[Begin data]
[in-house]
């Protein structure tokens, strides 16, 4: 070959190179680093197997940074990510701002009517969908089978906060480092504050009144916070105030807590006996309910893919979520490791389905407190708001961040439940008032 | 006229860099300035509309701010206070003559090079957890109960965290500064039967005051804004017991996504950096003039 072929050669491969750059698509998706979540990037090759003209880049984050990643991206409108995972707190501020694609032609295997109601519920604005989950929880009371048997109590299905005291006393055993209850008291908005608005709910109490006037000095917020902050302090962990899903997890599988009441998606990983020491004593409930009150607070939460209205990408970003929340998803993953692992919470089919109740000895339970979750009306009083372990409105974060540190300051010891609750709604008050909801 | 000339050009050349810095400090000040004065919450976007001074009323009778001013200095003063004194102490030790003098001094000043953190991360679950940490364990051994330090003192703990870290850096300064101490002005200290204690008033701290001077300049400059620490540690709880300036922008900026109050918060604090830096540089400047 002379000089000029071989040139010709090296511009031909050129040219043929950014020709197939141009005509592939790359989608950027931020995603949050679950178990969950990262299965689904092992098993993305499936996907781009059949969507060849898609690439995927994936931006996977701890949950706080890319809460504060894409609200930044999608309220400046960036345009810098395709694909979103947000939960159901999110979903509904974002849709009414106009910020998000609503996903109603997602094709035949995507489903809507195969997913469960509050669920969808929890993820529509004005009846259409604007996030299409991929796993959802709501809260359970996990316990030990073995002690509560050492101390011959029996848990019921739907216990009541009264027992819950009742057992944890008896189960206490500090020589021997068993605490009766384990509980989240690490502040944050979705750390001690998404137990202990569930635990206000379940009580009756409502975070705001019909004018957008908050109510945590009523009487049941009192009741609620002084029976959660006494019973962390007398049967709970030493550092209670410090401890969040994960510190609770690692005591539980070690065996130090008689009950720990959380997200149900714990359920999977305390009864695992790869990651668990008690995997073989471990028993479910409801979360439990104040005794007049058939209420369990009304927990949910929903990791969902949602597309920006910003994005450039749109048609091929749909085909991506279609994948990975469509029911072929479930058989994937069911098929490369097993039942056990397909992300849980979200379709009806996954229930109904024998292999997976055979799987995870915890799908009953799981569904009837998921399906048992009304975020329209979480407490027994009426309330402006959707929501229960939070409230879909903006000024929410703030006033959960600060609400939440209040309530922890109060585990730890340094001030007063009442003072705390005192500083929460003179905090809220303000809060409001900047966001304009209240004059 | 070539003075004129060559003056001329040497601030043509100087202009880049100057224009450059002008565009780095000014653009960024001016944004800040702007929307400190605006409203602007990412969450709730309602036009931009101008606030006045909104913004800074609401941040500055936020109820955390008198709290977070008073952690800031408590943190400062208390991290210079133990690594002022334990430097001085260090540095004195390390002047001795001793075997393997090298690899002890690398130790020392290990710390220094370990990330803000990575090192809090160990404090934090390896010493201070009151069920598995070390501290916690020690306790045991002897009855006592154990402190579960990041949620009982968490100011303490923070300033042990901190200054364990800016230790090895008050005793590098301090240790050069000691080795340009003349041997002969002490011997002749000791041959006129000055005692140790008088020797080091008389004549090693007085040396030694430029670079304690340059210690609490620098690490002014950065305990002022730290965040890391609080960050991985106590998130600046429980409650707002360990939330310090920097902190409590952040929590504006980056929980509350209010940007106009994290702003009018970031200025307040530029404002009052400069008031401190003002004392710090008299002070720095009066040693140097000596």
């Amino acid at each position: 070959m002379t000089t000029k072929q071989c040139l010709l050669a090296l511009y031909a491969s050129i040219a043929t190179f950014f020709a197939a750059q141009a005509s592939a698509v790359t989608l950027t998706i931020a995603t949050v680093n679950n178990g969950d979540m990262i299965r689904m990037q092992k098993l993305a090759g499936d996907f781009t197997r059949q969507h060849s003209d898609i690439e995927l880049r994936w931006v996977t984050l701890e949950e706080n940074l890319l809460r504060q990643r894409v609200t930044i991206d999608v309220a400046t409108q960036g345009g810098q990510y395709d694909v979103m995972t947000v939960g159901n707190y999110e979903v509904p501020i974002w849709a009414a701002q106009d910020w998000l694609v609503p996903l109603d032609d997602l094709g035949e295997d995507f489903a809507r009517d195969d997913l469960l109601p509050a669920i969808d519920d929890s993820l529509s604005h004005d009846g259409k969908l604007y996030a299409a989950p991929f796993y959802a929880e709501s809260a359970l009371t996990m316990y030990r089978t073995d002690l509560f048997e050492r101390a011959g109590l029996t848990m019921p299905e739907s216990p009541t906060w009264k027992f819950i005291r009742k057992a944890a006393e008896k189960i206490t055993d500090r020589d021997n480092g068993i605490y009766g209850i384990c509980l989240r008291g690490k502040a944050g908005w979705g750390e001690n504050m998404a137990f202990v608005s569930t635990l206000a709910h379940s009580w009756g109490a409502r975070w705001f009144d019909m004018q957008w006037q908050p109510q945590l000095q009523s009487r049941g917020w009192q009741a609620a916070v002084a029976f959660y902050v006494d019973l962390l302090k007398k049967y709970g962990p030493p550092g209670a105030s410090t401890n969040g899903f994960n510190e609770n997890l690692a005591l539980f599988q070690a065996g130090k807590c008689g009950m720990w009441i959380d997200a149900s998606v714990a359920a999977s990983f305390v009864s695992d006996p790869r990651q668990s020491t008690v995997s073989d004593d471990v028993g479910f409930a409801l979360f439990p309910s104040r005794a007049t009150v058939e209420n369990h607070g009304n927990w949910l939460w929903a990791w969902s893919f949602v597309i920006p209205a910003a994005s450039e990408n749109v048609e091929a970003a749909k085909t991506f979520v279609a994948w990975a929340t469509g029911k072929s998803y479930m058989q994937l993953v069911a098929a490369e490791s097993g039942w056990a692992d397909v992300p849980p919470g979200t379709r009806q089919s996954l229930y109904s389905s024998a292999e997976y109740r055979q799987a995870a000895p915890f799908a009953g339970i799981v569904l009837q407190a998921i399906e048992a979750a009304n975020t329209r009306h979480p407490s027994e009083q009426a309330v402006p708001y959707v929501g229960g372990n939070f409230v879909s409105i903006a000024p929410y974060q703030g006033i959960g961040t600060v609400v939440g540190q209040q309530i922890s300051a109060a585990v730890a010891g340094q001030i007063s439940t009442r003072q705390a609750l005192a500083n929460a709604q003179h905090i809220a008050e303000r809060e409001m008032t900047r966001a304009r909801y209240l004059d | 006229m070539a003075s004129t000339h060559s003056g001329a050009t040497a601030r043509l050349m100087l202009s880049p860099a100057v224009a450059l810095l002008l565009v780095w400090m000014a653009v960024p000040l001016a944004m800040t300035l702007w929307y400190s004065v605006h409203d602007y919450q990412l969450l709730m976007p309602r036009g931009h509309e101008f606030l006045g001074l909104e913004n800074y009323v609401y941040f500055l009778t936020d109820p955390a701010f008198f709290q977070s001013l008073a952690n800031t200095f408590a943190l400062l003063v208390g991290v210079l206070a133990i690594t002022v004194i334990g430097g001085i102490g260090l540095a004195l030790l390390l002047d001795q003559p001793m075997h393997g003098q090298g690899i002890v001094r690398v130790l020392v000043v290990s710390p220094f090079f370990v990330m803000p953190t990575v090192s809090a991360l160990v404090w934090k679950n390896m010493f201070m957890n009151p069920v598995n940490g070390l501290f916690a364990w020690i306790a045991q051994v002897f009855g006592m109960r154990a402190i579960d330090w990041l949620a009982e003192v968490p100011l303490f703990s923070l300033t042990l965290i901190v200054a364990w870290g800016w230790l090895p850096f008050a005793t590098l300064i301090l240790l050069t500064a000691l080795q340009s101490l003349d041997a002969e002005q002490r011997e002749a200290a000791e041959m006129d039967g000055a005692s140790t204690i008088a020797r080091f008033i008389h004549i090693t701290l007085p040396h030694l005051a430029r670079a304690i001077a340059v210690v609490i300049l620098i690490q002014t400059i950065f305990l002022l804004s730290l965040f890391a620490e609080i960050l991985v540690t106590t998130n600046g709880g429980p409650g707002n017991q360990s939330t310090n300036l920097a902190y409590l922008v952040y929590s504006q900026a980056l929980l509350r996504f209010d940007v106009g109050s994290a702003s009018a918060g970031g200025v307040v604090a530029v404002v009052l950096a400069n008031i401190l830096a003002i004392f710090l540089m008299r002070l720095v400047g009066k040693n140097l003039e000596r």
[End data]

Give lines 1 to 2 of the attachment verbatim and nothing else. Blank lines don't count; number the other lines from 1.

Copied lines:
[in-house]
């Protein structure tokens, strides 16, 4: 070959190179680093197997940074990510701002009517969908089978906060480092504050009144916070105030807590006996309910893919979520490791389905407190708001961040439940008032 | 006229860099300035509309701010206070003559090079957890109960965290500064039967005051804004017991996504950096003039 072929050669491969750059698509998706979540990037090759003209880049984050990643991206409108995972707190501020694609032609295997109601519920604005989950929880009371048997109590299905005291006393055993209850008291908005608005709910109490006037000095917020902050302090962990899903997890599988009441998606990983020491004593409930009150607070939460209205990408970003929340998803993953692992919470089919109740000895339970979750009306009083372990409105974060540190300051010891609750709604008050909801 | 000339050009050349810095400090000040004065919450976007001074009323009778001013200095003063004194102490030790003098001094000043953190991360679950940490364990051994330090003192703990870290850096300064101490002005200290204690008033701290001077300049400059620490540690709880300036922008900026109050918060604090830096540089400047 002379000089000029071989040139010709090296511009031909050129040219043929950014020709197939141009005509592939790359989608950027931020995603949050679950178990969950990262299965689904092992098993993305499936996907781009059949969507060849898609690439995927994936931006996977701890949950706080890319809460504060894409609200930044999608309220400046960036345009810098395709694909979103947000939960159901999110979903509904974002849709009414106009910020998000609503996903109603997602094709035949995507489903809507195969997913469960509050669920969808929890993820529509004005009846259409604007996030299409991929796993959802709501809260359970996990316990030990073995002690509560050492101390011959029996848990019921739907216990009541009264027992819950009742057992944890008896189960206490500090020589021997068993605490009766384990509980989240690490502040944050979705750390001690998404137990202990569930635990206000379940009580009756409502975070705001019909004018957008908050109510945590009523009487049941009192009741609620002084029976959660006494019973962390007398049967709970030493550092209670410090401890969040994960510190609770690692005591539980070690065996130090008689009950720990959380997200149900714990359920999977305390009864695992790869990651668990008690995997073989471990028993479910409801979360439990104040005794007049058939209420369990009304927990949910929903990791969902949602597309920006910003994005450039749109048609091929749909085909991506279609994948990975469509029911072929479930058989994937069911098929490369097993039942056990397909992300849980979200379709009806996954229930109904024998292999997976055979799987995870915890799908009953799981569904009837998921399906048992009304975020329209979480407490027994009426309330402006959707929501229960939070409230879909903006000024929410703030006033959960600060609400939440209040309530922890109060585990730890340094001030007063009442003072705390005192500083929460003179905090809220303000809060409001900047966001304009209240004059 | 070539003075004129060559003056001329040497601030043509100087202009880049100057224009450059002008565009780095000014653009960024001016944004800040702007929307400190605006409203602007990412969450709730309602036009931009101008606030006045909104913004800074609401941040500055936020109820955390008198709290977070008073952690800031408590943190400062208390991290210079133990690594002022334990430097001085260090540095004195390390002047001795001793075997393997090298690899002890690398130790020392290990710390220094370990990330803000990575090192809090160990404090934090390896010493201070009151069920598995070390501290916690020690306790045991002897009855006592154990402190579960990041949620009982968490100011303490923070300033042990901190200054364990800016230790090895008050005793590098301090240790050069000691080795340009003349041997002969002490011997002749000791041959006129000055005692140790008088020797080091008389004549090693007085040396030694430029670079304690340059210690609490620098690490002014950065305990002022730290965040890391609080960050991985106590998130600046429980409650707002360990939330310090920097902190409590952040929590504006980056929980509350209010940007106009994290702003009018970031200025307040530029404002009052400069008031401190003002004392710090008299002070720095009066040693140097000596």